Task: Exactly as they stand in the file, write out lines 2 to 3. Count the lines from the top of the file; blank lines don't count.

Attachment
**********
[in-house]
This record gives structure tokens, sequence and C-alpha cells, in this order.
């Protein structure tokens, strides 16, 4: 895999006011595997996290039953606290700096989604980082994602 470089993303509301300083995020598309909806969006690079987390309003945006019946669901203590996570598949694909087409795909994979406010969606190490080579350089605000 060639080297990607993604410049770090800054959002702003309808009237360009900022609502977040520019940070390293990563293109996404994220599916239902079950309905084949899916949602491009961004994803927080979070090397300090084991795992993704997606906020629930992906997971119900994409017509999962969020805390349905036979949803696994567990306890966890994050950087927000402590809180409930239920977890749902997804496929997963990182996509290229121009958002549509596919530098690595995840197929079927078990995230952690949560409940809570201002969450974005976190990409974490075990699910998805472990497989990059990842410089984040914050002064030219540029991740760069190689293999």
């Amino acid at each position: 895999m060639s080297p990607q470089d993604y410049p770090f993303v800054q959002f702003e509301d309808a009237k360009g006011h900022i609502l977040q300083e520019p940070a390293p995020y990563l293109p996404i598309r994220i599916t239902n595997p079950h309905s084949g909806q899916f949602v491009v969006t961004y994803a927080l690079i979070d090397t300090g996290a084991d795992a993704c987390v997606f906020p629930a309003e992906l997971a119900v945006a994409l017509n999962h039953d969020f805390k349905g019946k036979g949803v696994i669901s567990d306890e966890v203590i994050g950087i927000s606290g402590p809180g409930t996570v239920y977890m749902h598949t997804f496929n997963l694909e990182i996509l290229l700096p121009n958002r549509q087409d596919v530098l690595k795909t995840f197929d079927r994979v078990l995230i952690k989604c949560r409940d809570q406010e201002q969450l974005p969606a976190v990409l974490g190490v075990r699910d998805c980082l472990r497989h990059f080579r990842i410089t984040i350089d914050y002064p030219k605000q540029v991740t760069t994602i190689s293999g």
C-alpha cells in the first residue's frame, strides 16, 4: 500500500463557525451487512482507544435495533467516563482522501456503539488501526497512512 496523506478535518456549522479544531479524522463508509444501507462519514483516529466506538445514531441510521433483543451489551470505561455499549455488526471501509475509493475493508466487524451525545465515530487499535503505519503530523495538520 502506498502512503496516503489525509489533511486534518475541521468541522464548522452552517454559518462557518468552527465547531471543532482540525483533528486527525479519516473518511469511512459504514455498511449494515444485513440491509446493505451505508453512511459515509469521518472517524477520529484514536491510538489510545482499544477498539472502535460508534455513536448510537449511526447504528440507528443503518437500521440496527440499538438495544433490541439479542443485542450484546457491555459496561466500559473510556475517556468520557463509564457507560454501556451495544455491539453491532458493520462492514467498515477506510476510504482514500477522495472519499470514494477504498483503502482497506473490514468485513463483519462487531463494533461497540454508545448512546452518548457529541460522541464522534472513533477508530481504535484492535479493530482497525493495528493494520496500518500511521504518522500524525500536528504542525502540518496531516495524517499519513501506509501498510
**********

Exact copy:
This record gives structure tokens, sequence and C-alpha cells, in this order.
């Protein structure tokens, strides 16, 4: 895999006011595997996290039953606290700096989604980082994602 470089993303509301300083995020598309909806969006690079987390309003945006019946669901203590996570598949694909087409795909994979406010969606190490080579350089605000 060639080297990607993604410049770090800054959002702003309808009237360009900022609502977040520019940070390293990563293109996404994220599916239902079950309905084949899916949602491009961004994803927080979070090397300090084991795992993704997606906020629930992906997971119900994409017509999962969020805390349905036979949803696994567990306890966890994050950087927000402590809180409930239920977890749902997804496929997963990182996509290229121009958002549509596919530098690595995840197929079927078990995230952690949560409940809570201002969450974005976190990409974490075990699910998805472990497989990059990842410089984040914050002064030219540029991740760069190689293999």